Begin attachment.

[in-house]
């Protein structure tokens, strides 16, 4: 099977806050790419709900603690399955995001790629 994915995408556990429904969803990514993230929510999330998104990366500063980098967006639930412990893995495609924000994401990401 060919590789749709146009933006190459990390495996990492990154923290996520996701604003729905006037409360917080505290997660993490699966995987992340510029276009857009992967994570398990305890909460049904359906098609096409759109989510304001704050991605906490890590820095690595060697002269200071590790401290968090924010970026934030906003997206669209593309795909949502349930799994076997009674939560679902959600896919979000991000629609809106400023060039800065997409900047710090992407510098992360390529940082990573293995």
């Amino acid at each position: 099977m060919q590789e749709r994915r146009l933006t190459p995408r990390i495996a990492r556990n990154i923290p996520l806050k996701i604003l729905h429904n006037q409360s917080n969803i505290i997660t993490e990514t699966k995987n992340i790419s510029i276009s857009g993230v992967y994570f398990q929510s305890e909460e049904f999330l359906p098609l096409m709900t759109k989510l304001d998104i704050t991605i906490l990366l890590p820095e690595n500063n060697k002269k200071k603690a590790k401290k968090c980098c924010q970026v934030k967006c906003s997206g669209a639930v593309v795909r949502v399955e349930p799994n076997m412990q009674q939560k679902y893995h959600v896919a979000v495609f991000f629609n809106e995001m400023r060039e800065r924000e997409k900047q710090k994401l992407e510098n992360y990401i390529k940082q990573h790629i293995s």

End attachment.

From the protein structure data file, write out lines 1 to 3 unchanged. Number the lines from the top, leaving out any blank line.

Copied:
[in-house]
């Protein structure tokens, strides 16, 4: 099977806050790419709900603690399955995001790629 994915995408556990429904969803990514993230929510999330998104990366500063980098967006639930412990893995495609924000994401990401 060919590789749709146009933006190459990390495996990492990154923290996520996701604003729905006037409360917080505290997660993490699966995987992340510029276009857009992967994570398990305890909460049904359906098609096409759109989510304001704050991605906490890590820095690595060697002269200071590790401290968090924010970026934030906003997206669209593309795909949502349930799994076997009674939560679902959600896919979000991000629609809106400023060039800065997409900047710090992407510098992360390529940082990573293995």
């Amino acid at each position: 099977m060919q590789e749709r994915r146009l933006t190459p995408r990390i495996a990492r556990n990154i923290p996520l806050k996701i604003l729905h429904n006037q409360s917080n969803i505290i997660t993490e990514t699966k995987n992340i790419s510029i276009s857009g993230v992967y994570f398990q929510s305890e909460e049904f999330l359906p098609l096409m709900t759109k989510l304001d998104i704050t991605i906490l990366l890590p820095e690595n500063n060697k002269k200071k603690a590790k401290k968090c980098c924010q970026v934030k967006c906003s997206g669209a639930v593309v795909r949502v399955e349930p799994n076997m412990q009674q939560k679902y893995h959600v896919a979000v495609f991000f629609n809106e995001m400023r060039e800065r924000e997409k900047q710090k994401l992407e510098n992360y990401i390529k940082q990573h790629i293995s």